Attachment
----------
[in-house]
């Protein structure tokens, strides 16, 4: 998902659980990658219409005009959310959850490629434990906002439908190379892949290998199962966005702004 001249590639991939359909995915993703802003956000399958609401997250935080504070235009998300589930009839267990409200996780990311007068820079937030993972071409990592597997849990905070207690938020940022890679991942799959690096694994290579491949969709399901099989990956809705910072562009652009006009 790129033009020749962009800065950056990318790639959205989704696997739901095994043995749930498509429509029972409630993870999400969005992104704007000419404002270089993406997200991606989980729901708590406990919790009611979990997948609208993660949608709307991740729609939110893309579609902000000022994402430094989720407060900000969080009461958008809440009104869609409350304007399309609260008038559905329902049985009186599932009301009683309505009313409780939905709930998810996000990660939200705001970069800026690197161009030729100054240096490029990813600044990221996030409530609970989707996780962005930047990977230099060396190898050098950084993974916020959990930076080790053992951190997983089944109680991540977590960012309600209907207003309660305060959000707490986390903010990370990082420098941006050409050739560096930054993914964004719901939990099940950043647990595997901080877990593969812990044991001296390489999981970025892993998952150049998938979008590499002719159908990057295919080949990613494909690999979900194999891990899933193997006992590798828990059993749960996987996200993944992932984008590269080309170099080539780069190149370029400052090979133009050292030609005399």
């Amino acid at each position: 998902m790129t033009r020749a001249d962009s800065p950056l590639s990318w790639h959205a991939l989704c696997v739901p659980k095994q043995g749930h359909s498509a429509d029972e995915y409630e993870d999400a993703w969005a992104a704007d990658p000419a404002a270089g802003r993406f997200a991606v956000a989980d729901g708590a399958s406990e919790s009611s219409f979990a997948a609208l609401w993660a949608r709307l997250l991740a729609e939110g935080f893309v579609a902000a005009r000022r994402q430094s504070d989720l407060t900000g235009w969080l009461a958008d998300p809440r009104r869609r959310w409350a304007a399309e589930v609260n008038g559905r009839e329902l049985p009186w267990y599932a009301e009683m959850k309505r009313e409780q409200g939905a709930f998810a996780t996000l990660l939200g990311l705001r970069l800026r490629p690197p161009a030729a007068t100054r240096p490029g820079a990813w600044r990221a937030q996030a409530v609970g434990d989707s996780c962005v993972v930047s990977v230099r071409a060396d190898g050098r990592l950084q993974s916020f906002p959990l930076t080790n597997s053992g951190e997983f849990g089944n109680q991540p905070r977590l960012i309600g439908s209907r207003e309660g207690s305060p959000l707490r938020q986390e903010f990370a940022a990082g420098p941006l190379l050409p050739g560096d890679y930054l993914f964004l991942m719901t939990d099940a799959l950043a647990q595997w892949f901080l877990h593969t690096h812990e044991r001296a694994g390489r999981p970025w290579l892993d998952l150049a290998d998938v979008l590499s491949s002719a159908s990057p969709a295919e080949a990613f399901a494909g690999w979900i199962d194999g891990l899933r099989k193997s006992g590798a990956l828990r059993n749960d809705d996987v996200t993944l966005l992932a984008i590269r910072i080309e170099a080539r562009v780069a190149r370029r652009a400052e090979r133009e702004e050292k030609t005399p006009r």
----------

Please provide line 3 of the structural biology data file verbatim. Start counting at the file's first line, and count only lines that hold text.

């Amino acid at each position: 998902m790129t033009r020749a001249d962009s800065p950056l590639s990318w790639h959205a991939l989704c696997v739901p659980k095994q043995g749930h359909s498509a429509d029972e995915y409630e993870d999400a993703w969005a992104a704007d990658p000419a404002a270089g802003r993406f997200a991606v956000a989980d729901g708590a399958s406990e919790s009611s219409f979990a997948a609208l609401w993660a949608r709307l997250l991740a729609e939110g935080f893309v579609a902000a005009r000022r994402q430094s504070d989720l407060t900000g235009w969080l009461a958008d998300p809440r009104r869609r959310w409350a304007a399309e589930v609260n008038g559905r009839e329902l049985p009186w267990y599932a009301e009683m959850k309505r009313e409780q409200g939905a709930f998810a996780t996000l990660l939200g990311l705001r970069l800026r490629p690197p161009a030729a007068t100054r240096p490029g820079a990813w600044r990221a937030q996030a409530v609970g434990d989707s996780c962005v993972v930047s990977v230099r071409a060396d190898g050098r990592l950084q993974s916020f906002p959990l930076t080790n597997s053992g951190e997983f849990g089944n109680q991540p905070r977590l960012i309600g439908s209907r207003e309660g207690s305060p959000l707490r938020q986390e903010f990370a940022a990082g420098p941006l190379l050409p050739g560096d890679y930054l993914f964004l991942m719901t939990d099940a799959l950043a647990q595997w892949f901080l877990h593969t690096h812990e044991r001296a694994g390489r999981p970025w290579l892993d998952l150049a290998d998938v979008l590499s491949s002719a159908s990057p969709a295919e080949a990613f399901a494909g690999w979900i199962d194999g891990l899933r099989k193997s006992g590798a990956l828990r059993n749960d809705d996987v996200t993944l966005l992932a984008i590269r910072i080309e170099a080539r562009v780069a190149r370029r652009a400052e090979r133009e702004e050292k030609t005399p006009r």